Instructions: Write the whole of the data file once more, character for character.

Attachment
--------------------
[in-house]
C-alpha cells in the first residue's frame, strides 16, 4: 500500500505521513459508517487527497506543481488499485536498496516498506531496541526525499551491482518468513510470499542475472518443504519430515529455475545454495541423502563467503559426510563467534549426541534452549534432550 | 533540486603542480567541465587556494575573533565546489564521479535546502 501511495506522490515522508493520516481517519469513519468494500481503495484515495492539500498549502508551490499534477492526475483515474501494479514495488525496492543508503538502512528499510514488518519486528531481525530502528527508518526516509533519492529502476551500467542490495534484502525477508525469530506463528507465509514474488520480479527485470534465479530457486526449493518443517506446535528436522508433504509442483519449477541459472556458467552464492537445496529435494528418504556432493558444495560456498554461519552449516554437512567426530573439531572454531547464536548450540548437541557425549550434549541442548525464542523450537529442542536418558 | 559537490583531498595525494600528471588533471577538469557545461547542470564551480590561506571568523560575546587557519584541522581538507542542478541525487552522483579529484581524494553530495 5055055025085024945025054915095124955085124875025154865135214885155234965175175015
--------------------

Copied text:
[in-house]
C-alpha cells in the first residue's frame, strides 16, 4: 500500500505521513459508517487527497506543481488499485536498496516498506531496541526525499551491482518468513510470499542475472518443504519430515529455475545454495541423502563467503559426510563467534549426541534452549534432550 | 533540486603542480567541465587556494575573533565546489564521479535546502 501511495506522490515522508493520516481517519469513519468494500481503495484515495492539500498549502508551490499534477492526475483515474501494479514495488525496492543508503538502512528499510514488518519486528531481525530502528527508518526516509533519492529502476551500467542490495534484502525477508525469530506463528507465509514474488520480479527485470534465479530457486526449493518443517506446535528436522508433504509442483519449477541459472556458467552464492537445496529435494528418504556432493558444495560456498554461519552449516554437512567426530573439531572454531547464536548450540548437541557425549550434549541442548525464542523450537529442542536418558 | 559537490583531498595525494600528471588533471577538469557545461547542470564551480590561506571568523560575546587557519584541522581538507542542478541525487552522483579529484581524494553530495 5055055025085024945025054915095124955085124875025154865135214885155234965175175015